It’s the small, silly and fun things that make life enjoyable. Eating quinoa and sawdust for breakfast is all very healthy and admirable, but hardly a celebration of life!

Naiive as I am, I thought I was being clever and original, but no! In internet land there are quite a few recipes claiming to be pancake flavoured. At least my method is different, the ones I looked at used butter “extract”, buttermilk and maple syrup to make a taste reminicent of pancakes. I go a step further and actually use batter! And you know what, it worked!

Have you ever heard of Hasty Pudding? No? Well it’s a simple batter pudding that takes a matter of minutes to make and has a thick , velvetey texture. Add cream, sugar and a blueberry ripple, and there you have it. You saw it here first, folks !

Blueberry Pancake Ice Cream

for the blueberry sauce:

  • a small punnet of blueberries
  • 30g sugar
  • 1 tbsp lemon juice

Put the berries and lemon juice in a small saucepan and heat gently until the berries are soft. They release a lot of juice so don’t add any extra liquid. Stir in the sugar. Squish the berries with a potato masher. Leave to cool, then chill in the fridge.

For the ice cream:

  • 50g butter
  • 2 tbsp plain flour
  • 300ml milk
  • 100g caster sugar
  • 1 egg
  • 300ml double cream

Melt the butter in a small pan, stir in the flour and allow to cook for a minute. Off the heat, very gradually whisk in the milk. It will look a bit lumpy to begin with, but will soon become smooth. Stir in the sugar.

Over a medium heat and stirring briskly the whole time, simmer the mixture until it thickens.

Remove from the heat. Beat the egg in a separate bowl, then whisk into the mixture. Allow to cook for one minute more, it should be nice and thick now.

Pour through a sieve, into a jug to remove any stray lumps. Stir in the cream. Leave to cool, then chill in the fridge.

Following the instructions for your machine, or using a hand method, make the ice cream. In a 1.5 litre tupperware container, alternate blobs of ice cream with blobs of sauce. Stir gently with a knife to ripple them together. Freeze until firm.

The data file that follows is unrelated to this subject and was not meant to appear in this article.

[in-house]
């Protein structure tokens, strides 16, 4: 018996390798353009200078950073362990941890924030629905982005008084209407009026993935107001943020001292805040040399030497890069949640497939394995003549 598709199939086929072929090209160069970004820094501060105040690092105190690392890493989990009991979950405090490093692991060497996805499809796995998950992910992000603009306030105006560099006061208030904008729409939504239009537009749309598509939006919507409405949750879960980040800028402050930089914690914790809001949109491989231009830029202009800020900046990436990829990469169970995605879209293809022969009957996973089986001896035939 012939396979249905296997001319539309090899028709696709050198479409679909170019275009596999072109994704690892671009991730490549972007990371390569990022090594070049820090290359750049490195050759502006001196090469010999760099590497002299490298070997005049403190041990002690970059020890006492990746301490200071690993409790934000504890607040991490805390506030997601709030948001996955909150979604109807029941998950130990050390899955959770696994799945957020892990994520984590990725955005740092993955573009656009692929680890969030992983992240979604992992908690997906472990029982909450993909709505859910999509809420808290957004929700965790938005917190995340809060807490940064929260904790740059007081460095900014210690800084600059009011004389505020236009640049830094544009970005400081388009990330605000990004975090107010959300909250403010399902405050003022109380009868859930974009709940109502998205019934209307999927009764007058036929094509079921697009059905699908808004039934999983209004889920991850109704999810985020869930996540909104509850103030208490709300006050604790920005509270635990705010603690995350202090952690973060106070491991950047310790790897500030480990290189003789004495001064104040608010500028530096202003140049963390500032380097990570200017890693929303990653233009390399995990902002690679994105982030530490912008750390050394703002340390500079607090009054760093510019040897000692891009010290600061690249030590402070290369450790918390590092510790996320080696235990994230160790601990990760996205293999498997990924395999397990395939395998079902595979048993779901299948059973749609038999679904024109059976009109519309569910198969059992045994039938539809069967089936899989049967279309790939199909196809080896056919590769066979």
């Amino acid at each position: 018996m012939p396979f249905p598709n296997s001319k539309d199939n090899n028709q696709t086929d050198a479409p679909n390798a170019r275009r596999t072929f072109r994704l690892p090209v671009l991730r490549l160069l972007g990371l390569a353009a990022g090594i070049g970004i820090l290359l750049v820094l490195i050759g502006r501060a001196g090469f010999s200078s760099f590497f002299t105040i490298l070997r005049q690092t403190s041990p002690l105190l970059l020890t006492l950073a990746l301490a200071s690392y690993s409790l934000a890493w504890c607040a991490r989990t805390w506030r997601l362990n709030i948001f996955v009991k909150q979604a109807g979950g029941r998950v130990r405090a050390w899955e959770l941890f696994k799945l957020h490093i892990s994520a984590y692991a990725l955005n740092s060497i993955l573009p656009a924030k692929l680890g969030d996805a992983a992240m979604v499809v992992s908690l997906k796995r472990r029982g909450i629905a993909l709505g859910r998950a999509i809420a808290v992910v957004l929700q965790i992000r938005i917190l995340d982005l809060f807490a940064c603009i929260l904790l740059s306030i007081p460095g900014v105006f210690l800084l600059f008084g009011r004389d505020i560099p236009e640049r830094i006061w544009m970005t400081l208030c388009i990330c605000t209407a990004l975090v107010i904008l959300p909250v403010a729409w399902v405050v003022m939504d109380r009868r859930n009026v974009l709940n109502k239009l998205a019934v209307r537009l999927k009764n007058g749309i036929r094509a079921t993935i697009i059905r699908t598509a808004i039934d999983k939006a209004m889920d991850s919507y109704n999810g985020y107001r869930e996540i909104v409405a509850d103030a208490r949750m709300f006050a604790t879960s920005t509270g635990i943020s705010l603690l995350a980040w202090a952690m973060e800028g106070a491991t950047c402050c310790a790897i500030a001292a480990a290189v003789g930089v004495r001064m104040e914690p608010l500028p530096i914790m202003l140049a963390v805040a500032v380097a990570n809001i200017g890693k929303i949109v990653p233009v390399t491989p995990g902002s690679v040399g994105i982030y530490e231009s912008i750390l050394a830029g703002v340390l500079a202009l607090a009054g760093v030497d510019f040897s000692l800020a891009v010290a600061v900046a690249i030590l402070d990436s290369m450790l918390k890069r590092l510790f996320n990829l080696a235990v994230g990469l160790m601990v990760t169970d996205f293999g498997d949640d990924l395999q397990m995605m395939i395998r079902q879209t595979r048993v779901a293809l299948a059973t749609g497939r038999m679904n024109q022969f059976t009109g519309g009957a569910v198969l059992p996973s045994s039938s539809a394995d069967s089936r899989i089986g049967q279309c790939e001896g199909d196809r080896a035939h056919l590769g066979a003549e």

This ice cream sets very firmly, take it out of the freezer for 10 mins prior to serving or cut into blocks.

pancake 2

Vintage Recipe: Saagwalla Dhal the Comfort Curry

Does 1993 count as vintage? It’s 23 years ago, so not exactly contemporary. Let’s say sort of vintage then.

One of the most useful books to come my way has been “Indian Cooking”, published in 1993 by Parragon. You can tell how well used it is by the enormous grease stains on the pages!Just a cheapy discount book from now defunct Woolworths (a moments silence please) It can’t have cost very much as we never had much money to spare in the early day’s of marriage. Unlike many cheaply produced books this one is full of delicious, authentic and reliable recipes and well worth buying if you see it in a charity shop somewhere.

Recently my poor dear mother had to have most of her insides taken out (seriously, they took everything going spare) and was indisposed for a good few weeks. Feeling weak and nauseous, food was a difficult subject. When asked if there was anything at all she imagined being able to stomach, she said the only thing she could think of was the “lentil” curry I had served up several years ago. Great on two counts: I was going to make it anyway and Wow! What an ego boost, Mother doesn’t give praise lightly!

So my dear Crumbies, tonight I share a recipe that is healthy, tasty, vegetarian and a curry night stalwart. Rather than lentils, it calls for moong dhal (skinless, split mung beans) which have more substance than lentils but are much nicer than split peas. I haven’t fed anyone who didn’t like this curry, even the children love it! Moong Dhal are available from the larger supermarkets or try your local Asian corner shop.

Sagwalla Dhal  serves 6-8

  • 6oz (170g) moong dhal (soaked for 2 hours)
  • 2 heaped tbsp ghee or butter
  • 1 onion, finely sliced
  • 1 green chilli, cut in half (remove the seeds if you want it milder)
  • 2 cinnamon sticks
  • ½ tsp ground tumeric
  • ½ tsp garam masala
  • ¼ tsp chilli powder
  • 1 tsp salt
  • 1 tsp ground cumin
  • 2 ripe tomatoes, skinned and chopped (or a couple of tinned tomatoes)
  • 20 floz (570ml) warm water
  • 2 tbsp vegetable oil
  • ½ tsp mustard seeds
  • 3 garlic cloves, peeled and chopped
  • 1 or 2 dries red chillies, chopped or crushed chilli flakes to taste
  • a pack of fresh baby spinach or 4oz (100g) frozen
  • 2 tbsp chopped coriander leaves (optional)

You remembered to soak the dhal right? You can get away with only 1 hr if you’re short of time. Drain well.

Melt the ghee/butter in a large pan (if using butter, add a splash of oil to stop it burning) Fry the onion, green chilli and cinnamon till the onion is lightly browned. Add the tumeric, garam masala, chilli powder and cumin. Fry for 1 min.

Add the dhal, turn the heat down a little and fry for about 5 mins, stirring constantly. Add the tomatoes and salt and cook for 3 mins. Add the water, bring to the boil, then cover and simmer for 30 mins, stirring now and then.

Meanwhile, heat the oil in a seperate frying pan and cook the mustard seeds until they begin to pop. Add the garlic and dried chilli, cook till the garlic is lightly browned. Add the spinach and cook gently for 5 mins or until thoroughly wilted.

Add the spinach to the dhal and cook for a few more minutes. Stir in some chopped coriander leaves if you like.

This is a very forgiving curry, it will happily sit aroung waiting for late guests and any leftovers freeze well. I love to serve it with homemade roti or chapatties, though rice or naan bread will do just as well. Enjoy!

Saag is a Punjabi word for spinach.